Apple MacBooks are some of the best laptops you can buy. Expensive? Yes, but you get quality for your money. The MacBook Air is an affordable laptop laptop with great value for money. but like any laptop, you still need to connect some things to it. And this quickly leads to cable clutter. Let’s get away, shall we?

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There is a power cord for charging your MacBook. This pathetic SSD won’t be useful for video editing, so you’ll need a large capacity external hard drive. How about an external monitor? Your favorite headphones for the best sounds so you can focus on your work ?

All those wires coming out of your laptop not only look messy, but they get tangled easily, fray when plugged in and unplugged, and generally get in the way. Many other Mac users have encountered this problem and now there are ready-made solutions for it.

Zenboxx ZenDock ($159) [Больше не доступно]

Wouldn’t it be really handy if you could connect all the cables to the MacBook port in one go instead of having to connect each cable individually? This is exactly what ZenDock allows.

Connect your cables to the ZenDock and the ZenDock becomes a single, snap-on connection to your laptop. ZenDock Pro (for MacBook Pro) supports Mini DisplayPort, three USB 3.0 ports, an optical audio/SPDIF port, and a Kensington port, and comes with Ethernet and Firewire adapters. The Retina ZenDock (for MacBooks with retina) also has a Thunderbolt punch through. The ZenDock Air (for the MacBook Air) is the least attractive since it has so few ports anyway, but it adds two extra USB ports to your device by acting as a USB hub.

ZenDock manufacturers designed aluminum to complement the MacBook, and it won’t block other ports you want to connect to either.

Unfortunately ZenDock isn’t out yet, but it’s available for pre-order. All three units cost $150 and are expected to ship in early 2016.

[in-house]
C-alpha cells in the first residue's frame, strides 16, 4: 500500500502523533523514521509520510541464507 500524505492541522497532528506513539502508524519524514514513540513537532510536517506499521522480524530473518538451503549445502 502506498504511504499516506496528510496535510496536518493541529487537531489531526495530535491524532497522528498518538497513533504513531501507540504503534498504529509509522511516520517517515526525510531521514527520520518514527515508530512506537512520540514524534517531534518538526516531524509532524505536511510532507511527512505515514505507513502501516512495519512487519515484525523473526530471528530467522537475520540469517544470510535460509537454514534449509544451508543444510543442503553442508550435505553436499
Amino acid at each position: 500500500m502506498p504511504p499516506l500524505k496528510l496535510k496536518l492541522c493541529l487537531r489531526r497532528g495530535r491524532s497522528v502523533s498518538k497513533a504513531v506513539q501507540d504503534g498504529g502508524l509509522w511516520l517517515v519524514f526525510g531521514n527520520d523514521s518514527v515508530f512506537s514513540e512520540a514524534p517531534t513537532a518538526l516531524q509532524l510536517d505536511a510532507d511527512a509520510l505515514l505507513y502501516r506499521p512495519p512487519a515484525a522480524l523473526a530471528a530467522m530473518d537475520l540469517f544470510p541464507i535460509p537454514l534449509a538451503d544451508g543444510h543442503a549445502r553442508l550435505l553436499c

Project Bracket (Free, DIY cost) [больше не доступен]

Like ZenDock, Project Bracket is a way to bundle all your cables into one device that you can quickly plug and unplug. The best part is that it’s slimmer and sexier, and you can easily detach the cables from it. The bad thing is that his Kickstarter failed so you can’t buy it… but you can make your own for free!

Project Bracket has released STEP files for 3D printing. You won’t pay anything, but that means you won’t get the pure aluminum version. However, once you have the STEP files, all you need to do is find a 3D printer and get your own plastic version of the Bracket.

You can probably find 3D printers in your local hack space. local hacker space. or even buy a cheap one

Sugru Plug Hub (Free, DIY cost)

macbook cable-cluttered-sugru-hub-plug

Sugru is an amazing silicone putty that can be used for everything from repairing broken headphones how to make smartphone cases . It only costs $6.49 for a pack of three. You can create a hub like ZenDock or Project Bracket and customize it to your needs. It’s super easy and anyone can do it.

User Sugru Johanfrick shared how he did it:

Open two packs of sugra. White, of course, to match Apple. Form the sugru into a long roll and wrap it around the five connected cables. Then use a cutlery knife, for example, to shape the applied sugar better.

You can use sandpaper to smooth out the edges, and even use Sugru’s color guides to add some black Sugru to try and match it with the MacBook’s gray. Easily.

MOS Magnetic Cable Organizer ($17.95)

Apple prides itself on its use of magnets. Do you know how your charging port snaps into a groove on your MacBook? It’s because of the magnets! You can also use magnets to reduce cable noise.